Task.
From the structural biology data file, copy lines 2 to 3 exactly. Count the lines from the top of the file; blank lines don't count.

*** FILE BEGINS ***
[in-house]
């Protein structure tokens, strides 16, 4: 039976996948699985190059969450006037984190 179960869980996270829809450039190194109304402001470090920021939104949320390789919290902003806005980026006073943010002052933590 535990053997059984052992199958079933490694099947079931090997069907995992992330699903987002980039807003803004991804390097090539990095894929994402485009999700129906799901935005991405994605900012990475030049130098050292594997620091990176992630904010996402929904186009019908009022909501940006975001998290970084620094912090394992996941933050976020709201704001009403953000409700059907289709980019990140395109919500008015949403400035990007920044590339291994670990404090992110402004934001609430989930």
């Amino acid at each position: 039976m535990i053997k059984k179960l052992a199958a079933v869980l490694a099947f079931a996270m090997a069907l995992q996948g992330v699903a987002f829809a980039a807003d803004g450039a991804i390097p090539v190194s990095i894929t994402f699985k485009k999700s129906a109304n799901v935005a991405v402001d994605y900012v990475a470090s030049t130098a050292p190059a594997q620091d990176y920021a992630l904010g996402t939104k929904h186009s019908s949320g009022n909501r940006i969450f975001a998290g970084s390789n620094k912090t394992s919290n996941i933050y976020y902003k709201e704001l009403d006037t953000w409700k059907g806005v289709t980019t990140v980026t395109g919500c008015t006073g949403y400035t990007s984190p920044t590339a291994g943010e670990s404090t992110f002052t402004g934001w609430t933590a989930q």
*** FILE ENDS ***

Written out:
């Protein structure tokens, strides 16, 4: 039976996948699985190059969450006037984190 179960869980996270829809450039190194109304402001470090920021939104949320390789919290902003806005980026006073943010002052933590 535990053997059984052992199958079933490694099947079931090997069907995992992330699903987002980039807003803004991804390097090539990095894929994402485009999700129906799901935005991405994605900012990475030049130098050292594997620091990176992630904010996402929904186009019908009022909501940006975001998290970084620094912090394992996941933050976020709201704001009403953000409700059907289709980019990140395109919500008015949403400035990007920044590339291994670990404090992110402004934001609430989930």
């Amino acid at each position: 039976m535990i053997k059984k179960l052992a199958a079933v869980l490694a099947f079931a996270m090997a069907l995992q996948g992330v699903a987002f829809a980039a807003d803004g450039a991804i390097p090539v190194s990095i894929t994402f699985k485009k999700s129906a109304n799901v935005a991405v402001d994605y900012v990475a470090s030049t130098a050292p190059a594997q620091d990176y920021a992630l904010g996402t939104k929904h186009s019908s949320g009022n909501r940006i969450f975001a998290g970084s390789n620094k912090t394992s919290n996941i933050y976020y902003k709201e704001l009403d006037t953000w409700k059907g806005v289709t980019t990140v980026t395109g919500c008015t006073g949403y400035t990007s984190p920044t590339a291994g943010e670990s404090t992110f002052t402004g934001w609430t933590a989930q």